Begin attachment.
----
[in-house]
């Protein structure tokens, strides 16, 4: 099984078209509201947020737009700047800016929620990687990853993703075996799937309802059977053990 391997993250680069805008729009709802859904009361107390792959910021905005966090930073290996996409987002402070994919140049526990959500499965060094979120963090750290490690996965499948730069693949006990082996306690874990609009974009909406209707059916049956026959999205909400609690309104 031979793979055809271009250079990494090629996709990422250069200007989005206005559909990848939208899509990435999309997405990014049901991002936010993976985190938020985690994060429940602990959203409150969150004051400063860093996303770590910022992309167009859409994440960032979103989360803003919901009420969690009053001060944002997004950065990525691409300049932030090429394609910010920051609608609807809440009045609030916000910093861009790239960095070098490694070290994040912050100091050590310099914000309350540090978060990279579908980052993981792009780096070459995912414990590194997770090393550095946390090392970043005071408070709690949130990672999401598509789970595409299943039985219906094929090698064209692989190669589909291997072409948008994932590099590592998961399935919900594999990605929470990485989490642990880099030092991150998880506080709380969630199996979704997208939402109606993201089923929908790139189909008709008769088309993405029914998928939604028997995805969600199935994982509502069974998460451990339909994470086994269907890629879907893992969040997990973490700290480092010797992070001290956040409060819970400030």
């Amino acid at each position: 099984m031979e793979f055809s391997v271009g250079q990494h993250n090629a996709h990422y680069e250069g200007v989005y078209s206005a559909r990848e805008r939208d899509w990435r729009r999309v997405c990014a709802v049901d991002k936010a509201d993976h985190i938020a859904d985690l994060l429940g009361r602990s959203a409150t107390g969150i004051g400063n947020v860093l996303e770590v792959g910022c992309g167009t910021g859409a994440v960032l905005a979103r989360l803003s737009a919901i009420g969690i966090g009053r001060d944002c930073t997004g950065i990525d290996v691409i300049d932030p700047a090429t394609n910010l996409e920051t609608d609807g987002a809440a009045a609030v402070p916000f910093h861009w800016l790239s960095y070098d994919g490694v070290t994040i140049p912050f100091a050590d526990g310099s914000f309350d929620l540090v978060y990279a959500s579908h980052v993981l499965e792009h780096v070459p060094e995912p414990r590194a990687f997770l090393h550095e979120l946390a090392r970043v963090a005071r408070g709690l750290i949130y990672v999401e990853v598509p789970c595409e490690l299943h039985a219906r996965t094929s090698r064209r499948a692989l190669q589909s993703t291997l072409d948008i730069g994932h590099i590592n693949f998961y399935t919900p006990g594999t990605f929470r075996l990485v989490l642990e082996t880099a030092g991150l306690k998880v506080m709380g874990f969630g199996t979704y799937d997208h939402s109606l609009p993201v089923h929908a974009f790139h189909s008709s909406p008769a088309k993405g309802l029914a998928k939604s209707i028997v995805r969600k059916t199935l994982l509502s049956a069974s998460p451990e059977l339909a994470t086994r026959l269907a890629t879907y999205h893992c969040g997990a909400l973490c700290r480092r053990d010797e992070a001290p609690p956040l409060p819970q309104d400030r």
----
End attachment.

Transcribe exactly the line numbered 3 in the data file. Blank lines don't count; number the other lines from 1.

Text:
């Amino acid at each position: 099984m031979e793979f055809s391997v271009g250079q990494h993250n090629a996709h990422y680069e250069g200007v989005y078209s206005a559909r990848e805008r939208d899509w990435r729009r999309v997405c990014a709802v049901d991002k936010a509201d993976h985190i938020a859904d985690l994060l429940g009361r602990s959203a409150t107390g969150i004051g400063n947020v860093l996303e770590v792959g910022c992309g167009t910021g859409a994440v960032l905005a979103r989360l803003s737009a919901i009420g969690i966090g009053r001060d944002c930073t997004g950065i990525d290996v691409i300049d932030p700047a090429t394609n910010l996409e920051t609608d609807g987002a809440a009045a609030v402070p916000f910093h861009w800016l790239s960095y070098d994919g490694v070290t994040i140049p912050f100091a050590d526990g310099s914000f309350d929620l540090v978060y990279a959500s579908h980052v993981l499965e792009h780096v070459p060094e995912p414990r590194a990687f997770l090393h550095e979120l946390a090392r970043v963090a005071r408070g709690l750290i949130y990672v999401e990853v598509p789970c595409e490690l299943h039985a219906r996965t094929s090698r064209r499948a692989l190669q589909s993703t291997l072409d948008i730069g994932h590099i590592n693949f998961y399935t919900p006990g594999t990605f929470r075996l990485v989490l642990e082996t880099a030092g991150l306690k998880v506080m709380g874990f969630g199996t979704y799937d997208h939402s109606l609009p993201v089923h929908a974009f790139h189909s008709s909406p008769a088309k993405g309802l029914a998928k939604s209707i028997v995805r969600k059916t199935l994982l509502s049956a069974s998460p451990e059977l339909a994470t086994r026959l269907a890629t879907y999205h893992c969040g997990a909400l973490c700290r480092r053990d010797e992070a001290p609690p956040l409060p819970q309104d400030r």